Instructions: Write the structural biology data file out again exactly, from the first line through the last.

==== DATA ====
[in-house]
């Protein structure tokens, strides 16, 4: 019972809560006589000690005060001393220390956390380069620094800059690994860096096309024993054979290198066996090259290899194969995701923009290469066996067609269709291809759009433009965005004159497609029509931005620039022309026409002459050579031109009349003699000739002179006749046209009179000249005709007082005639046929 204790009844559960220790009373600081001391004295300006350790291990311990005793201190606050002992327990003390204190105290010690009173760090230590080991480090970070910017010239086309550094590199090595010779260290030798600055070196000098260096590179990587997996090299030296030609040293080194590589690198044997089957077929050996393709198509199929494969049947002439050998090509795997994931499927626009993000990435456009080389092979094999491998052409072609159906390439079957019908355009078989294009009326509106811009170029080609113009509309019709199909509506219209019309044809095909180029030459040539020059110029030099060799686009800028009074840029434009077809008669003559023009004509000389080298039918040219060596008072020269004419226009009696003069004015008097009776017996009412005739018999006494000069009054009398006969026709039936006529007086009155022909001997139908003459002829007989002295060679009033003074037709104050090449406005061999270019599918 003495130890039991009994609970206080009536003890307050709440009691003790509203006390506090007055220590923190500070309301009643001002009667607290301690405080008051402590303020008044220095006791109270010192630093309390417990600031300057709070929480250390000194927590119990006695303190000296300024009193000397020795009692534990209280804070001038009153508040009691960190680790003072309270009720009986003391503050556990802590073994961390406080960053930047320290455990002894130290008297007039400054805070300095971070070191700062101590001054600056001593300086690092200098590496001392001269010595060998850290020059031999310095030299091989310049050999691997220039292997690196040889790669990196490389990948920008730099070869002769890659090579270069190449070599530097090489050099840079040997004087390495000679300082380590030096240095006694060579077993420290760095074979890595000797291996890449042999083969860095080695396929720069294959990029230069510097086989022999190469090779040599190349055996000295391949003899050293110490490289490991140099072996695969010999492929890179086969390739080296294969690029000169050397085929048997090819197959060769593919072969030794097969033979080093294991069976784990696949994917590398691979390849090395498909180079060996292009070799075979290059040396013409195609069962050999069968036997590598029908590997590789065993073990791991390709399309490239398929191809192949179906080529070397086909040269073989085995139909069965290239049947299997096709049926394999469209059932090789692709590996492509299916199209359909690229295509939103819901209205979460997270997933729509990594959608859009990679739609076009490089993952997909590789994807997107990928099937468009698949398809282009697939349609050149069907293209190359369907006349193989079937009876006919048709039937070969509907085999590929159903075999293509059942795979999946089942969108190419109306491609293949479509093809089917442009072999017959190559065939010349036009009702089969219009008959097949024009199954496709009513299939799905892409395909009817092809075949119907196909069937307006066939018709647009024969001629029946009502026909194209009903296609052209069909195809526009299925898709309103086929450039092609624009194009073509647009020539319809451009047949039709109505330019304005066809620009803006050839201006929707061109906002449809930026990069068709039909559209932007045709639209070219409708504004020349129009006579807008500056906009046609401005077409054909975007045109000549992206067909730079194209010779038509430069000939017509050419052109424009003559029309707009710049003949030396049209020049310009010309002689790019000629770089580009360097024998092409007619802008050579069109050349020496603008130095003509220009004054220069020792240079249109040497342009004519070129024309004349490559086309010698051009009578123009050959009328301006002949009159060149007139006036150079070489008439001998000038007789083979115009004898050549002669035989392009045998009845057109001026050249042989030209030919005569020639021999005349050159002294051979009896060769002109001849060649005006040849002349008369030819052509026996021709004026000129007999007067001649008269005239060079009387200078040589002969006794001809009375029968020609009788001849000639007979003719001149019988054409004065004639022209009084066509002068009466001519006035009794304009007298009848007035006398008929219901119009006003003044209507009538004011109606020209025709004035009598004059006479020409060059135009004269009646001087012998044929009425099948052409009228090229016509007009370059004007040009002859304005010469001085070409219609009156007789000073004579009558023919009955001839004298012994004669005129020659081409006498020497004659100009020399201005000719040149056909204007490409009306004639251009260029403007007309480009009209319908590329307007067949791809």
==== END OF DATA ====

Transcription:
[in-house]
């Protein structure tokens, strides 16, 4: 019972809560006589000690005060001393220390956390380069620094800059690994860096096309024993054979290198066996090259290899194969995701923009290469066996067609269709291809759009433009965005004159497609029509931005620039022309026409002459050579031109009349003699000739002179006749046209009179000249005709007082005639046929 204790009844559960220790009373600081001391004295300006350790291990311990005793201190606050002992327990003390204190105290010690009173760090230590080991480090970070910017010239086309550094590199090595010779260290030798600055070196000098260096590179990587997996090299030296030609040293080194590589690198044997089957077929050996393709198509199929494969049947002439050998090509795997994931499927626009993000990435456009080389092979094999491998052409072609159906390439079957019908355009078989294009009326509106811009170029080609113009509309019709199909509506219209019309044809095909180029030459040539020059110029030099060799686009800028009074840029434009077809008669003559023009004509000389080298039918040219060596008072020269004419226009009696003069004015008097009776017996009412005739018999006494000069009054009398006969026709039936006529007086009155022909001997139908003459002829007989002295060679009033003074037709104050090449406005061999270019599918 003495130890039991009994609970206080009536003890307050709440009691003790509203006390506090007055220590923190500070309301009643001002009667607290301690405080008051402590303020008044220095006791109270010192630093309390417990600031300057709070929480250390000194927590119990006695303190000296300024009193000397020795009692534990209280804070001038009153508040009691960190680790003072309270009720009986003391503050556990802590073994961390406080960053930047320290455990002894130290008297007039400054805070300095971070070191700062101590001054600056001593300086690092200098590496001392001269010595060998850290020059031999310095030299091989310049050999691997220039292997690196040889790669990196490389990948920008730099070869002769890659090579270069190449070599530097090489050099840079040997004087390495000679300082380590030096240095006694060579077993420290760095074979890595000797291996890449042999083969860095080695396929720069294959990029230069510097086989022999190469090779040599190349055996000295391949003899050293110490490289490991140099072996695969010999492929890179086969390739080296294969690029000169050397085929048997090819197959060769593919072969030794097969033979080093294991069976784990696949994917590398691979390849090395498909180079060996292009070799075979290059040396013409195609069962050999069968036997590598029908590997590789065993073990791991390709399309490239398929191809192949179906080529070397086909040269073989085995139909069965290239049947299997096709049926394999469209059932090789692709590996492509299916199209359909690229295509939103819901209205979460997270997933729509990594959608859009990679739609076009490089993952997909590789994807997107990928099937468009698949398809282009697939349609050149069907293209190359369907006349193989079937009876006919048709039937070969509907085999590929159903075999293509059942795979999946089942969108190419109306491609293949479509093809089917442009072999017959190559065939010349036009009702089969219009008959097949024009199954496709009513299939799905892409395909009817092809075949119907196909069937307006066939018709647009024969001629029946009502026909194209009903296609052209069909195809526009299925898709309103086929450039092609624009194009073509647009020539319809451009047949039709109505330019304005066809620009803006050839201006929707061109906002449809930026990069068709039909559209932007045709639209070219409708504004020349129009006579807008500056906009046609401005077409054909975007045109000549992206067909730079194209010779038509430069000939017509050419052109424009003559029309707009710049003949030396049209020049310009010309002689790019000629770089580009360097024998092409007619802008050579069109050349020496603008130095003509220009004054220069020792240079249109040497342009004519070129024309004349490559086309010698051009009578123009050959009328301006002949009159060149007139006036150079070489008439001998000038007789083979115009004898050549002669035989392009045998009845057109001026050249042989030209030919005569020639021999005349050159002294051979009896060769002109001849060649005006040849002349008369030819052509026996021709004026000129007999007067001649008269005239060079009387200078040589002969006794001809009375029968020609009788001849000639007979003719001149019988054409004065004639022209009084066509002068009466001519006035009794304009007298009848007035006398008929219901119009006003003044209507009538004011109606020209025709004035009598004059006479020409060059135009004269009646001087012998044929009425099948052409009228090229016509007009370059004007040009002859304005010469001085070409219609009156007789000073004579009558023919009955001839004298012994004669005129020659081409006498020497004659100009020399201005000719040149056909204007490409009306004639251009260029403007007309480009009209319908590329307007067949791809």